For today’s Learn a Mode Monday I thought I’d try something a little different and post a video of how to use your continuous shooting mode. This mode is perfect for capturing fast moving subjects like wildlife, athletes and 11 month old babies!
Check it out and let me know your thoughts!
A great way to use up an entire memory card 😉
Here’s the Transcript of the video for those of you who like to read:
Hi everyone! Welcome to the 1st Camerashy Learn a Mode Monday via video. This is an exciting day for me because this is the first time that I’ve ever done a video blog. Also I would like to give a special warm welcome to all my Facebook fans. Over the last number of days our numbers have actually doubled on Facebook so I’m super excited about that. I hope that I will be able to deliver all the good content that your guys are looking for. In the meantime, lets go over to the Learn a Mode Monday since it is Monday. Today’s mode is going to be continuous shooting mode. Now this is a good mode if you are at a sporting event and you want to catch fast movement or if your kid is just on the go like my little Sophie who is always moving all the time. I want to be able to just snap quickly as she moves along and not missing a shot. So what I use for that is I use my continuous shooting mode. You might have seen this on some of the more professional looking cameras but most compact cameras can actually do this feature as well.
I’ll show you first where it is on my Digital SLR which is my Canon so that I can show you where the mode is. First of all I’ll have to turn it on at the top and the mode is usually at the back of the camera that usually has a symbol like a stack of papers.
Holding up closer, this one is just there. So all I do to select that is to turn on the continuous shot mode. Usually with most cameras you have to scroll through a couple of different modes to get the one that you want. If you are looking for that little icon like the stack of papers which I’ll be posting so you will know what it looks like under this blog.
All you do is keep your finger on the button while you’re shooting. So it’s just a matter of snapping. All I do is to continually keep my finger pressed down on the button. The method of doing it if you are at a sports event is to keep your focus onto what you are looking at. Keep your fingers on the button and you should move the camera and follow the actions along. That action is called Panning and we will probably talk about that in another blog.
On the compact camera, it’s the same exact icon. At least it is for the Canon cameras and most cameras have the similar thing. And for this Canon, it is the shortcut button on my particular camera – it is the little stack of papers symbol that you can actually see better than on the Digital SLR.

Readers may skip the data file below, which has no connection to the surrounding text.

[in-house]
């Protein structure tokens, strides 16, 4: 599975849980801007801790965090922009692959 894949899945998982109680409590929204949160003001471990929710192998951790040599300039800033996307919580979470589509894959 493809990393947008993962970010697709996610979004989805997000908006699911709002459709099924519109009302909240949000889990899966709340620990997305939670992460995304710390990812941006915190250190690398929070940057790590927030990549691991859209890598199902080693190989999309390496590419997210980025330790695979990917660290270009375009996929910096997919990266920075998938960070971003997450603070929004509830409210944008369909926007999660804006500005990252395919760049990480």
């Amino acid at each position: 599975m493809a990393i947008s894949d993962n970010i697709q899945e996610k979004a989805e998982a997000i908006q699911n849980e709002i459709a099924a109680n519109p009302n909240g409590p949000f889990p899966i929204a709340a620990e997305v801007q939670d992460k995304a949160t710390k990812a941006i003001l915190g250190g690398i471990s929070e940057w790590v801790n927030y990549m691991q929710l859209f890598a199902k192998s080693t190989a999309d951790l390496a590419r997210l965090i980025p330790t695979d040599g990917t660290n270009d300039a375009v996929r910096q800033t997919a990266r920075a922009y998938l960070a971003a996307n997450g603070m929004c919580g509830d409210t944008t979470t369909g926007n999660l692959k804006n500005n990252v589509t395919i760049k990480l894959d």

So that’s Continuous Shot Mode or Continuous Shooting Mode. Remember you keep you fingers pressed on that button and you will never miss any of the action. Thank you very much for tuning in to my latest blog cast. Hopefully I can keep them coming so keep snappin’! =)
Since it is now the middle of summer and thoughts of vacations with pretty scenery and breathtaking views are all around, this week I thought we could talk a little about Landscape Mode. Landscape photography is one of the most rewarding types of photography and the easiest to achieve astounding results, as mother nature has usually done most of the hard work for us!
This mode is usually denoted by a symbol representing a mountain range and is sometimes called infinity mode. When we set our cameras to to Landscape mode the focus will switch to focusing at infinity and the lens will be set to a narrow aperture so that when taking a landscape shot, all of the scene will remain in focus (i.e. have a deep depth of field). This may result in a slow shutter speed being used, so wherever possible, use a tripod for a steady sharp shot.
In some digital cameras, using landscape mode will actually put a filter on your images to enhance blue skies and make green grass greener thus helping to make your scenic shots pop!
Use this mode when you are trying to capture a wide cityscape or a beautiful vista from your hotel balcony and you won’t be disappointed! You’ll bring back some pictures for your home well worthy of a mat and a frame which will serve as a great reminder of your awesome vacation.
Much better than those tacky souvenirs now isn’t it?
Top tip: Try capturing landscapes at different times of the day for really stunning shots – early morning and evening light make great pictures and are well worth the extra effort!